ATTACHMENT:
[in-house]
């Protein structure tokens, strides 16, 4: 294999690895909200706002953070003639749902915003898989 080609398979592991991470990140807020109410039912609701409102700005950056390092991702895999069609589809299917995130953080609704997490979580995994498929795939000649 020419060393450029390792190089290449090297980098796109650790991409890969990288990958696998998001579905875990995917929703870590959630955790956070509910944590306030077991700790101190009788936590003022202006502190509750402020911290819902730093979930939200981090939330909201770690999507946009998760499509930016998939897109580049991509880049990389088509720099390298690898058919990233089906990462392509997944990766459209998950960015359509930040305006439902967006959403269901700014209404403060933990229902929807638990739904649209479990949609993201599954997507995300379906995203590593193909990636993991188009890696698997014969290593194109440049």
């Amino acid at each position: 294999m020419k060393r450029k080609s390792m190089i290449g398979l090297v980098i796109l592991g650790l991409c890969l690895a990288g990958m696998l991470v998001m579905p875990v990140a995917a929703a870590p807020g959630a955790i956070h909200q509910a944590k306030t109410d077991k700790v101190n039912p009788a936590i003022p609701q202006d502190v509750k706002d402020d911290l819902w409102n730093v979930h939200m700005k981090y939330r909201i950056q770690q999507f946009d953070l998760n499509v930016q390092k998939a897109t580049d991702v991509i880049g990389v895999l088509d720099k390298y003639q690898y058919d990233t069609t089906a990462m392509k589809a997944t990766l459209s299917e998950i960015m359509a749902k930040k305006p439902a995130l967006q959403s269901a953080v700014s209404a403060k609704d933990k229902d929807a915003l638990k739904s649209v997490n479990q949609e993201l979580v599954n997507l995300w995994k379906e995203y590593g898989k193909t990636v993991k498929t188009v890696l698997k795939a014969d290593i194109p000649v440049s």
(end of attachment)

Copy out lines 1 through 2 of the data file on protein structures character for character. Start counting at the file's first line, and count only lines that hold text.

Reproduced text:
[in-house]
């Protein structure tokens, strides 16, 4: 294999690895909200706002953070003639749902915003898989 080609398979592991991470990140807020109410039912609701409102700005950056390092991702895999069609589809299917995130953080609704997490979580995994498929795939000649 020419060393450029390792190089290449090297980098796109650790991409890969990288990958696998998001579905875990995917929703870590959630955790956070509910944590306030077991700790101190009788936590003022202006502190509750402020911290819902730093979930939200981090939330909201770690999507946009998760499509930016998939897109580049991509880049990389088509720099390298690898058919990233089906990462392509997944990766459209998950960015359509930040305006439902967006959403269901700014209404403060933990229902929807638990739904649209479990949609993201599954997507995300379906995203590593193909990636993991188009890696698997014969290593194109440049």